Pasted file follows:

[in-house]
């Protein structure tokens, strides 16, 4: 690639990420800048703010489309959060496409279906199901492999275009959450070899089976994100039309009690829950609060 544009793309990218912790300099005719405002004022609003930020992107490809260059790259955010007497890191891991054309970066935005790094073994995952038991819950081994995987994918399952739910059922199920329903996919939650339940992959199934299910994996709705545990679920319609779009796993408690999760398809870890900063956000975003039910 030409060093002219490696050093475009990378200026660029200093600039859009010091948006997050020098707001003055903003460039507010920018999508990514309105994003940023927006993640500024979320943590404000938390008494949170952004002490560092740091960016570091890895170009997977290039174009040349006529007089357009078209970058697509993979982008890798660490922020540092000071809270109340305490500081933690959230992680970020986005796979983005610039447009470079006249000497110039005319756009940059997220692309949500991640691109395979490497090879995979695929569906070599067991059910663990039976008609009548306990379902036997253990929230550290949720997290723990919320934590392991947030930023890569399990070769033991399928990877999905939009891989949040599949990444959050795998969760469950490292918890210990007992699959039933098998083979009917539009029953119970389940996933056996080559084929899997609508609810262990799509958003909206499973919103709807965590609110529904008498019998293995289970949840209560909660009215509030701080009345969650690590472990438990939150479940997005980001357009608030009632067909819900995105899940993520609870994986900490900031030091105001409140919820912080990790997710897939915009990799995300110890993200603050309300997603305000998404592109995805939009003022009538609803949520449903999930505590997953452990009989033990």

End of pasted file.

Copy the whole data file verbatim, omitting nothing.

[in-house]
């Protein structure tokens, strides 16, 4: 690639990420800048703010489309959060496409279906199901492999275009959450070899089976994100039309009690829950609060 544009793309990218912790300099005719405002004022609003930020992107490809260059790259955010007497890191891991054309970066935005790094073994995952038991819950081994995987994918399952739910059922199920329903996919939650339940992959199934299910994996709705545990679920319609779009796993408690999760398809870890900063956000975003039910 030409060093002219490696050093475009990378200026660029200093600039859009010091948006997050020098707001003055903003460039507010920018999508990514309105994003940023927006993640500024979320943590404000938390008494949170952004002490560092740091960016570091890895170009997977290039174009040349006529007089357009078209970058697509993979982008890798660490922020540092000071809270109340305490500081933690959230992680970020986005796979983005610039447009470079006249000497110039005319756009940059997220692309949500991640691109395979490497090879995979695929569906070599067991059910663990039976008609009548306990379902036997253990929230550290949720997290723990919320934590392991947030930023890569399990070769033991399928990877999905939009891989949040599949990444959050795998969760469950490292918890210990007992699959039933098998083979009917539009029953119970389940996933056996080559084929899997609508609810262990799509958003909206499973919103709807965590609110529904008498019998293995289970949840209560909660009215509030701080009345969650690590472990438990939150479940997005980001357009608030009632067909819900995105899940993520609870994986900490900031030091105001409140919820912080990790997710897939915009990799995300110890993200603050309300997603305000998404592109995805939009003022009538609803949520449903999930505590997953452990009989033990």